Riyadh – Coming Full Circle

Returning back from the UK to the Middle East as an expat, had me thinking about the trips I have made whilst in the Middle East.  I am slowly but surely getting through my list of places I would like to visit, got to get to Oman, Muscat before the year is out, I’ve heard so many positive things about the place and I have no excuse as a Locum Consultant I used to work with gave me a rundown of places to visit and sights to see.

I arrived in the Middle East, Dhahran, Saudi Arabia in July 2011.  One of the first trips I went on was to Riyadh.  The highlights included a visit to a castle converted into a museum, a shopping trip, a visit to a race course (frequented by royalty) and a former market centre.

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It’s funny how at the time you can take pictures and not really appreciate what you have captured.  I remember taking lots of pictures (it’s something I like to do anyway) but looking back on the pictures now, I realize how much I like culture, art history and that I’m not afraid to try something different.  Who would have thought that I would be here living and working and battling the odds on a day to day basis – you can do this in the UK, any where in the world anyway.  I always wanted to work abroad, but if you had said here, I would have thought you were well  …..  not well.  The mind-set, the attitude, is what keeps me striving on, not just for month to month monetary gain, in fact, believe it or not, I’m not a money person.  It’s about the experience.  Living here you either tolerate it or hate it and leave.  There is a saying:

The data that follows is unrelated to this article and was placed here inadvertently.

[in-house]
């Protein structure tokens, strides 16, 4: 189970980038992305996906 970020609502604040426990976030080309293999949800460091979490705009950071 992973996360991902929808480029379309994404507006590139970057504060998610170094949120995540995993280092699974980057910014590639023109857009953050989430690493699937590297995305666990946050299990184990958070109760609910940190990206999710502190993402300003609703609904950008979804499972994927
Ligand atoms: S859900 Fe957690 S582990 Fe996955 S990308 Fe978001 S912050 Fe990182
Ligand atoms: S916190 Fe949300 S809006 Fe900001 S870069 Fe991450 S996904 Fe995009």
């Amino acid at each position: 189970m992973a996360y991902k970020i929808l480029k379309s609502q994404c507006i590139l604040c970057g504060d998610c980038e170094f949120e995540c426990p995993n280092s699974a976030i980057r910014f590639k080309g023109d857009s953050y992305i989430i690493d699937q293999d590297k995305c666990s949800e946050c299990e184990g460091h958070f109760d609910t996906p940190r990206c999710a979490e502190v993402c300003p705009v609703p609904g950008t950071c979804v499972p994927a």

It takes three months for someone to sort out if they can stick it out here.  That is accept or tolerate the cultural differences.  It takes a year to get to grips with your job and see if you’re willing to make a go of it or leave.

I have seen friends come and go as they deemed it to be just not for them and that is honest and fair.  There have also been acquaintances who have left quicker than the time it took for the first transaction to be paid into their bank accounts. There is also this irritating saying that I first heard from the Recruitment Consultant in London as I touched base with her a while after landing in the Middle East.  “Well it’s not for everyone.”  Every now and again those words enter my head and when I have a ‘bad’ day I brainstorm my exit route.  When I have a good period I rush to the local travel office for employees and buy tickets for the latest music concert or book onto trips to a far distant place or some obscure place in the desert! Then when all else is lost, I will look at venturing back to the UK or Europe or the Caribbean or Africa or UK or Europe …… do you get my drift?

Categories: Photography, Travel

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